Po tential dr awbacks of CRM
There are several reasons why implementing a customer relationship management (CRM) solution might not have the desired results. There could be a lack o f com mit ment from people within the company to the implementation of a CRM solution. Adapting to a customer-focused approach may require a cultural change. There is a danger that relationships with customers will break down somewhere along the line, unless everyone in the business is committed to viewing their operations from the customers' perspective. The result is customer dissatisfaction and eventual loss of revenue.
➢ Po or co mm unicat ion

Poor communication can prevent buy-in. In order to make CRM work, all the relevant people in your business must know what information you need and how to use it.

➢ Wea k le ade rsh ip

Weak leadership could cause problems for any CRM implementation plan. The onus is on management to lead by example and push for a customer focus on every project. If a proposed plan isn't right for your customers, don't do it. Send your teams back to the drawing board to come up with a solution that will work.

Goa ls of CR M
CRM was invented because customers differ in their preferences and purchasing habits. If all customers were alike, there would be little need for CRM. Mass marketing and mass communications would work just fine. Typically, the top 20% (or some small percentage) of customers of any enterprise (the Gold Customers) provide 80% (or some large percentage) of the revenue and the profits. The bottom 20% of customers of many enterprises are not only not profitable, they may actually generate losses to the firm. It is useful to know this and to identify who the valuable and the worthless customers are so that you can: • • • • Work to retain the valuable ones Try to acquire more customers like Gold customers Get other customers to move up to Gold Re-price or reconfigure the products and services offered to the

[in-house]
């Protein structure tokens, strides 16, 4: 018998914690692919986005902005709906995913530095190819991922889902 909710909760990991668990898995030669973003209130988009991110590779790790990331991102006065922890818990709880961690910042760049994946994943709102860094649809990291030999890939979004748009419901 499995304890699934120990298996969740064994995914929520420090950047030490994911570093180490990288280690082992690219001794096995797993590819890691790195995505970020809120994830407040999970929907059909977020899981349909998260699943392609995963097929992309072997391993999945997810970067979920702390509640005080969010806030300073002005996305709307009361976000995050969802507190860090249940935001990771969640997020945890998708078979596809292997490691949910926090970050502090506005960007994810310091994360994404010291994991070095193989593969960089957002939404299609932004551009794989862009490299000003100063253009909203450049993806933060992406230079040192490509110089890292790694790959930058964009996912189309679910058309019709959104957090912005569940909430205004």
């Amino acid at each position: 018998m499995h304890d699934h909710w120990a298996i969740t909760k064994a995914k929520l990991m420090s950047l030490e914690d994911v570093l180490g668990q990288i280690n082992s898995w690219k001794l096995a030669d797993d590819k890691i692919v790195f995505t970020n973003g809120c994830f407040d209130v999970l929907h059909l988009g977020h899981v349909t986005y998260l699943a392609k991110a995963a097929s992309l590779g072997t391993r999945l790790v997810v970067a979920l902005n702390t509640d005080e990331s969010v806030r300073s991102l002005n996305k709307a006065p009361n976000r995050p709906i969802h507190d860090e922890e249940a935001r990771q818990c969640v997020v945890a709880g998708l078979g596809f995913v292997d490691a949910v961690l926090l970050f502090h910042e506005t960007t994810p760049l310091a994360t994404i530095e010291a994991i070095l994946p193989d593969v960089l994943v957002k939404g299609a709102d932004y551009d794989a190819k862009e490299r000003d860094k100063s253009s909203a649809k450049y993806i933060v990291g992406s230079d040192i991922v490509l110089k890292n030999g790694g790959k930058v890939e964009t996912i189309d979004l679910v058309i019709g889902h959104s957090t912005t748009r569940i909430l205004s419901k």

worthless customers so as to move them towards profitability (or the exit).

How to Me asure CR M Succes s

To understand what CRM is, it is useful to contrast it with Database Marketing. Database Marketing consists of building a marketing database of customers and prospects. The database contains their names, addresses, demographics, purchases, web activity and promotion history. It is used to analyze customers, and to direct the company’s customer and prospect communications programs. It helps with acquisition and retention. It is typically measured by return on investment and by customer lifetime value. A typical marketing database for a medium sized company may cost about $1 million or less to build.

Imp act of CR M in India
Although CRM was supposed to transform business, its impact in India has been mixed. Let’s look at how CRM can help the Indian enterprise and how CIOs can craft an enterprise-wide strategy to get the most out of these solutions.